What is It?
The modern name for the butterbur Herb comes from the use in early farming communities of Europe and North America of its large leaves to keep their butter fresh in warm weather. Butterbur leaves are among some of the largest in Europe, sometimes reaching three feet in diameter. Butterbur hails from the plant genus Petasites, which is derived from the Greek word petasos, a term used for the large felt hats worn by Greek fishermen.
Modern day herbal butterbur preparations contain a mix of the leaves, flowers, stems, and roots of this plant. These parts contain the bioactive components petasin, isopetasin, and neopetasin, which scientists believe may be responsible for the spasmolytic (muscle spasm reducing) and anti-inflammatory properties of Petasites officianalis. Current research suggests that the herb may also help prevent the pain and suffering of migraine headaches, seasonal allergies, and airway disorders. Traditionally, butterbur has also been used to treat gastrointestinal conditions and skin wounds.
During the bubonic plague, butterbur was called plague flower due to its ability to protect against infection. Today butterbur is indicated for the treatment and prevention of a myriad of conditions, including:
* Prevention of migraine headaches. Research from a study on 245 adult migraine sufferers showed a 48% decrease in migraine frequency over four months. 68% of the people who took butterbur suffered 50% less migraine attacks overall. These benefits persisted 3 months after the study ended. Other studies have shown butterbur to be effective in preventing migraine headaches in children and adolescent. As the most common side effect experienced was mild stomach complaint, butterbur may be a safe treatment for the excruciating pain and disability associated with migraine headaches.
* Treatment of seasonal allergies. The runny nose, sneezing, watery eyes, and inflamed sinuses that accompany the change of seasons significantly diminish the quality of personal and work life. A multicenter study of 168 allergy suffers found that butterbur significantly reduced the bothersome allergic symptoms. The doctors concluded that butterbur is effective and well tolerated. Other studies have shown similar benefits. Some doctors even recommend butterbur as a first line treatment for seasonal allergies, instead of or combined with conventional drugs. When compared to a conventional Antihistamine cetirizine (Zyrtec), butterbur was found to work as well and to have fewer side effects.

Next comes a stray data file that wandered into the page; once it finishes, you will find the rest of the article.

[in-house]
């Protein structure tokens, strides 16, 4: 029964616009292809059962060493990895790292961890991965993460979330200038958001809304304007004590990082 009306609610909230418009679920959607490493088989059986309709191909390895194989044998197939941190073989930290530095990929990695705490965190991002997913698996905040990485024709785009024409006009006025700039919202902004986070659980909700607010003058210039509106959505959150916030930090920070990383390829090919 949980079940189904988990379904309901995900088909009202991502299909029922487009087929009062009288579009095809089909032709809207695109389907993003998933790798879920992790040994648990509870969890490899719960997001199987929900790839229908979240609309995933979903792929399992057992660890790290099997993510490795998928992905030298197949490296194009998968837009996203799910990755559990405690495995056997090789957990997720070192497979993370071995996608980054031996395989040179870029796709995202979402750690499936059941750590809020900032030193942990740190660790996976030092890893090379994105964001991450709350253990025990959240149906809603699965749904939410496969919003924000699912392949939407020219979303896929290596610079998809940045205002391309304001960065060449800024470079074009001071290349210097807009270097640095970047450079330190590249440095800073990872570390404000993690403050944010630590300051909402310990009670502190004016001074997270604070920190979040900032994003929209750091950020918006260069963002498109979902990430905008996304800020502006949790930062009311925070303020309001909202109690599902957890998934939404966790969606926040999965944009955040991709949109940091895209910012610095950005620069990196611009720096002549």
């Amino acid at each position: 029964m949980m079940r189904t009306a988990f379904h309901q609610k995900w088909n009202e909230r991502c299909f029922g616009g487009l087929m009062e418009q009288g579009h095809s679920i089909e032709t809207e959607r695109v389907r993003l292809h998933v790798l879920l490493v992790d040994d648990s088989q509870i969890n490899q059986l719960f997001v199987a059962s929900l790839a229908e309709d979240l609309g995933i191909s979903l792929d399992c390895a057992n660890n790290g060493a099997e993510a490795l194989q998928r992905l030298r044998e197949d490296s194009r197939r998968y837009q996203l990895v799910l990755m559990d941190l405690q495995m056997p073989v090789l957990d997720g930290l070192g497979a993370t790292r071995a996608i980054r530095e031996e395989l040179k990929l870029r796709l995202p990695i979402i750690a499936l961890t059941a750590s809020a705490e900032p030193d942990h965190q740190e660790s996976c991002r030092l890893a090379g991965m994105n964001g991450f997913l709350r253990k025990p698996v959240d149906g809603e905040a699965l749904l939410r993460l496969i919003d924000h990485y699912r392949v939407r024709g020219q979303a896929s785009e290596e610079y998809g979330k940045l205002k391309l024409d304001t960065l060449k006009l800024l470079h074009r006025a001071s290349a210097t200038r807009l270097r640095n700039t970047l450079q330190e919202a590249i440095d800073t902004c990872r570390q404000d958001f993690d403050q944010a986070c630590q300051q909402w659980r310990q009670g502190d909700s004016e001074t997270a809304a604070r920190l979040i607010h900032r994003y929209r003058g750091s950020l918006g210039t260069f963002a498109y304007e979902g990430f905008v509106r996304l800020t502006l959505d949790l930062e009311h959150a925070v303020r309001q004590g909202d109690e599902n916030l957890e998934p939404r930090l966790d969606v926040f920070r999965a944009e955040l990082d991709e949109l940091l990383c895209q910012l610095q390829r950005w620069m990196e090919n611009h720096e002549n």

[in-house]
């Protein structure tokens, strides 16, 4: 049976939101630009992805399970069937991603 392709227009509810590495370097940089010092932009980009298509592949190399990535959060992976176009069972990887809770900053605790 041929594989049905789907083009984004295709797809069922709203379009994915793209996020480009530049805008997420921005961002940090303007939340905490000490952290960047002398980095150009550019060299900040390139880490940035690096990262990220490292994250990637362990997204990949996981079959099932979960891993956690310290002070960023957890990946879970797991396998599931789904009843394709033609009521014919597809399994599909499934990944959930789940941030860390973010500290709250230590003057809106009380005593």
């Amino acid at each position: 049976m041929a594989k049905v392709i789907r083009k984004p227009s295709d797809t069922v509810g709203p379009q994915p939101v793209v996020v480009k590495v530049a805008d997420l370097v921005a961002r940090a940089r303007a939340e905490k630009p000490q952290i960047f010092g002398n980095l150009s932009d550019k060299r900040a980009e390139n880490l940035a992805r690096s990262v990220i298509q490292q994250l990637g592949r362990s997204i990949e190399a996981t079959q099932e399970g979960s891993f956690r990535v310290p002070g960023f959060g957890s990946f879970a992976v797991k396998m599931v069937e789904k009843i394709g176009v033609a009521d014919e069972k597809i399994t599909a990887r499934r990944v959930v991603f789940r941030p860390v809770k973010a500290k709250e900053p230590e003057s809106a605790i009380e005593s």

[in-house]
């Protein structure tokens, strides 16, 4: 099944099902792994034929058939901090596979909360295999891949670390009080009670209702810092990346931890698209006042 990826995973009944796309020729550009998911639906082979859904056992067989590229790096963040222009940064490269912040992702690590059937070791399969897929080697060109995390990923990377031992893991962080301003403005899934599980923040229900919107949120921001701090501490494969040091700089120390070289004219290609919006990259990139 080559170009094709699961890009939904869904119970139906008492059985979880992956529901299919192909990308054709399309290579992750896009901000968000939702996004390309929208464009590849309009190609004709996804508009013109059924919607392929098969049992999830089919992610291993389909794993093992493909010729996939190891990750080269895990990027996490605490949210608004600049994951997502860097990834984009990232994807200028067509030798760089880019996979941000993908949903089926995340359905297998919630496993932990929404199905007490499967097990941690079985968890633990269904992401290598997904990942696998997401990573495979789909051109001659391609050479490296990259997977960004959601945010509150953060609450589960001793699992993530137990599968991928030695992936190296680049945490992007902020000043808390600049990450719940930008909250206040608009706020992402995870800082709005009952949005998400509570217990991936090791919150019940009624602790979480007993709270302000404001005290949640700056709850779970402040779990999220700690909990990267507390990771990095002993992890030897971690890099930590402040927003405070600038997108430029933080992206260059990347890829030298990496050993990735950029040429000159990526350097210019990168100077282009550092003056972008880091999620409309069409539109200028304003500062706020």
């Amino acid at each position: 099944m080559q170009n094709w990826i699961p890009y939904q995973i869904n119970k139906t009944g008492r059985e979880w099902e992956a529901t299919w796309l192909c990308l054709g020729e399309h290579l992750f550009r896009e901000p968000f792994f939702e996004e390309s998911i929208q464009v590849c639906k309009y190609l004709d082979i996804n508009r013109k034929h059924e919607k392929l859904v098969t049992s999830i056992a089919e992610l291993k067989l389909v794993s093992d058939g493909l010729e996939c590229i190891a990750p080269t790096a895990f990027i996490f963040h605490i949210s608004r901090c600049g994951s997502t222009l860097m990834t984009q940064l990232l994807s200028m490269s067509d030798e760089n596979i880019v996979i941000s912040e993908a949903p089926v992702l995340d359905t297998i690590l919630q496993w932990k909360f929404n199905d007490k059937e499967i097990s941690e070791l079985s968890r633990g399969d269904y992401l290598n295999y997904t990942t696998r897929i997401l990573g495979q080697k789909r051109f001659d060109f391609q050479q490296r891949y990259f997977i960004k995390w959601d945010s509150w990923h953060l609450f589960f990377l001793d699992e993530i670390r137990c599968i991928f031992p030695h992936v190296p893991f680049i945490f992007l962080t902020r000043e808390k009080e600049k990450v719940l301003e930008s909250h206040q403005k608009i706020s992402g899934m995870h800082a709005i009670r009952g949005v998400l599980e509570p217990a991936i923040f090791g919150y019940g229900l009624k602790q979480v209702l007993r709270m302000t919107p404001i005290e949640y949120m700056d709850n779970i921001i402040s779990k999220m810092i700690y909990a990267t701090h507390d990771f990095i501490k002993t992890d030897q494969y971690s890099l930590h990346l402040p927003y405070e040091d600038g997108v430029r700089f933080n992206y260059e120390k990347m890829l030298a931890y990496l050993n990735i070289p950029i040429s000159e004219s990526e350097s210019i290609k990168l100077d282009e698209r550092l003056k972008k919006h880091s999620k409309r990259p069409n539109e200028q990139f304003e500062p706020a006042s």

* Help control asthma attacks. Recent research results suggest that butterbur may be a beneficial adjunctive treatment to conventional asthma medications. Preliminary trials show that butterbur, when administered with conventional corticosteroid inhaler medications, helped reduce airway Inflammation in both children and adults. More research is necessary to confirm these results in larger-scale trials. Since asthma is a serious condition, you should not begin any supplement routine without first discussing the implications with your doctor.
* Treat gastric ulcers. A small body of research supports butterbur as an effective treatment for treating stomach ulcers Two studies show that butterbur encourages a balance of anti-inflammatory chemistry in the stomach that may promote the healing of gastric ulcers.. Future studies of adequate size and duration are needed to demonstrate possible clinical benefits.
- For migraine prevention: 50 mg twice a day.
- For treatment of seasonal allergies: 50-75 mg twice a day
- For adjunctive asthma therapy: 25-50 mg twice a day
Look for capsules and tinctures that have been standardized to contain a consistent amount of petasin. Many formulations contain 8 mg of petasin per capsule.
Guidelines for Use
Look for a butterbur product certified free of unsaturated pyrrolizidine alkaloids (UPA). UPA-free butterbur products have been shown to be safe when used for up to 12 weeks.
- If you are taking any anticholinergic drugs (drugs that block acetylcholine, including some anti-depressants, medications for overactive bladder, etc.), talk to your doctor before supplementing your diet with butterbur. Butterbur may intensify the actions of these medications.
- You should also avoid butterbur if you are currently taking any of the following herbs: alkanna, borage, gravel root, hemp agrimony, hound’s tongue, comfrey, coltsfoot, dusty miller, or most species of ragwort, as it may combine with them to cause adverse interactions.
Possible Side Effects
The most common side effects experienced with butterbur supplementation are mild stomach upset, itchy eyes, and diarrhea.
- When purchasing a butterbur preparation, look for a product that is certified free of unsaturated pyrrolizidine alkaloids (UPA). UPAs have been shown to harm liver function when administered over time. Ask your doctor to recommend a reputable UPA-free butterbur distributor if you are unsure about where to purchase these products.
- Do not take butterbur if you are pregnant or breastfeeding. Studies have not been conducted on the safety of butterbur in fetal and infant development.
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